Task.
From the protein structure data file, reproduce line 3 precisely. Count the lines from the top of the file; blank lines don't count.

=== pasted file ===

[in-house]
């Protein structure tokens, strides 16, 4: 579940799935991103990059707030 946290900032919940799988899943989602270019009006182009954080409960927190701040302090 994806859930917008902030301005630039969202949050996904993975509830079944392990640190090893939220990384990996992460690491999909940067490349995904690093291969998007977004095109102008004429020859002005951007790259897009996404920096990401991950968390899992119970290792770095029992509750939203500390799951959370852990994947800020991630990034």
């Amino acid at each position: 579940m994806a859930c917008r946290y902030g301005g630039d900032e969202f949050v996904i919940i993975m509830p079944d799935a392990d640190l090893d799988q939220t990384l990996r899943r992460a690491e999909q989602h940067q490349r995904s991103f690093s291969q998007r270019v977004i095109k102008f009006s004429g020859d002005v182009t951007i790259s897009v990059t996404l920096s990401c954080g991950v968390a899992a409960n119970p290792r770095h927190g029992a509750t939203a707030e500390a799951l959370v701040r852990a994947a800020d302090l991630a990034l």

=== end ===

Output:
């Amino acid at each position: 579940m994806a859930c917008r946290y902030g301005g630039d900032e969202f949050v996904i919940i993975m509830p079944d799935a392990d640190l090893d799988q939220t990384l990996r899943r992460a690491e999909q989602h940067q490349r995904s991103f690093s291969q998007r270019v977004i095109k102008f009006s004429g020859d002005v182009t951007i790259s897009v990059t996404l920096s990401c954080g991950v968390a899992a409960n119970p290792r770095h927190g029992a509750t939203a707030e500390a799951l959370v701040r852990a994947a800020d302090l991630a990034l």